Just as important, you have to together design the relationship you both
want, one you can both look forward to—and make time for it.
No lifestyle, no matter how comfortable, is a substitute for close
connection with another human being. Staying in a marriage for fear of
being on one's own does not encourage closeness. Sharing your deepest
feelings and dreams for the future with each other does, and is the
single best deterrent to an affair.
By the way, your MS may not be disabling you but it may be
profoundly affecting your relationship. That you have a condition that is
usually progressive may be keeping your husband emotionally distant from
you. The only way to know is by talking about it in a gentle and open
way. On this you have to take the lead, because his reticence may be his
(misguided) way of trying to protect both of you.
I have been married 25 years. My husband has been talking to
a woman and says they are just friends. He knows how uncomfortable it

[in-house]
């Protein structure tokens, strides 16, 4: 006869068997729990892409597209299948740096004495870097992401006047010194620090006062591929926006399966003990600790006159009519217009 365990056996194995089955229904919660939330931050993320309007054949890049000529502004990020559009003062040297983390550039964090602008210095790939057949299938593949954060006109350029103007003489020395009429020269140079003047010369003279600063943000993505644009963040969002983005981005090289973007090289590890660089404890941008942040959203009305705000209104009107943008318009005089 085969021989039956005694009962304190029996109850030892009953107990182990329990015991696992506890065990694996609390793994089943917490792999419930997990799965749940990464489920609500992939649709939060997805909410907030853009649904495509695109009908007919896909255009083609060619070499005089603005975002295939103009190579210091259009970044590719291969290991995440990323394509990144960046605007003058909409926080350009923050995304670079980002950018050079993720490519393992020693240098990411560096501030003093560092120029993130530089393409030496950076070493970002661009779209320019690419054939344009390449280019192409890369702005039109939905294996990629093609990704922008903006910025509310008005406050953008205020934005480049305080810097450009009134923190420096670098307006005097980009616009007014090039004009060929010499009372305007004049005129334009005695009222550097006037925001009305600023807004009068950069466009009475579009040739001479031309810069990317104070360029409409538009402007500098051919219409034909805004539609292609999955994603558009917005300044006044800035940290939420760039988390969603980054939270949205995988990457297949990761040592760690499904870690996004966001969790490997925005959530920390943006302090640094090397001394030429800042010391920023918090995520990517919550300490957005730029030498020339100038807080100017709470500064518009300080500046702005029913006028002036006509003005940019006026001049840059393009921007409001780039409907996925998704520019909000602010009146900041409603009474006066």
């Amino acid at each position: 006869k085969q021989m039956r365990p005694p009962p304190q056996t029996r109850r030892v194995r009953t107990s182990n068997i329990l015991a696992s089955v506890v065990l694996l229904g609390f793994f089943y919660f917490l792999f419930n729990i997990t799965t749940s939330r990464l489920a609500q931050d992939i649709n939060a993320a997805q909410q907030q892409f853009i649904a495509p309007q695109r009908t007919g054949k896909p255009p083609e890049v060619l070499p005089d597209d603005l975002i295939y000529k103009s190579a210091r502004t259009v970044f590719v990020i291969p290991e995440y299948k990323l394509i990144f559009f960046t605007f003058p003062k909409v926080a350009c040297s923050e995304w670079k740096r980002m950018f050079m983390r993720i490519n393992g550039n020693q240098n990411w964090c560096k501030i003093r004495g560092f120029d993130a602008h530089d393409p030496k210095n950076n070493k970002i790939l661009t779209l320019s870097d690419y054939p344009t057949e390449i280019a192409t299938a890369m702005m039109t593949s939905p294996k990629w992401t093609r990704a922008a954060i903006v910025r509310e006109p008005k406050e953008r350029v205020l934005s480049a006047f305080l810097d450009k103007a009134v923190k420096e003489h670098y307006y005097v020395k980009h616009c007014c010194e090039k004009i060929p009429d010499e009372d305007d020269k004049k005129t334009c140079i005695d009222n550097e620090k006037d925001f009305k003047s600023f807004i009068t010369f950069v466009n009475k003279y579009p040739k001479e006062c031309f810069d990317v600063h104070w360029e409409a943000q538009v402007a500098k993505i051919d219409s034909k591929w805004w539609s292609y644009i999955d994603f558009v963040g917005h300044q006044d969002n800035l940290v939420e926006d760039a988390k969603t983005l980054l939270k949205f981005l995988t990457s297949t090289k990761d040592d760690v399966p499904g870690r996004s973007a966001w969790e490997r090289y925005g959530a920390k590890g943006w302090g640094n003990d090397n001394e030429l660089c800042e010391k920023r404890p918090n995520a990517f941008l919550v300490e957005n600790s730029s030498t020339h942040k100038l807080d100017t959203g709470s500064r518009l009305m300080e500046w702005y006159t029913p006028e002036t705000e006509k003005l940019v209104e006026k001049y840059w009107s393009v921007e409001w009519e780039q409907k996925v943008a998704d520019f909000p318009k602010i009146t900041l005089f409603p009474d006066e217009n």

makes me feel. This is the third time I have found her number on his
phone and he says there is nothing going on. He says he still loves me
and no one else. Am I stupid or what for staying? My heart can't take
it any more and this is my last time or should I just quit
You are not stupid for staying in a marriage that has apparently
had its share of good years, but it would be wise to consider some
questions now. Has your husband ever had a conversation with his friend
in your presence? Has he ever introduced her to you or attempted to bring
you into the friendship? Is this friend married (not that being married
is any guarantee of fidelity, after all; but if she's single and living
alone it could raise your level of suspicion to, perhaps, orange
If they're just friends, then there is no reason for him to be
keeping his conversations with her secret from you or to keep the
friendship to himself. Most partners like to share good things, like
friendships, or at least information about them. That's what makes for a
great relationship; you each enrich the other by sharing accounts of
A few other questions you might ask yourself: Just what prompted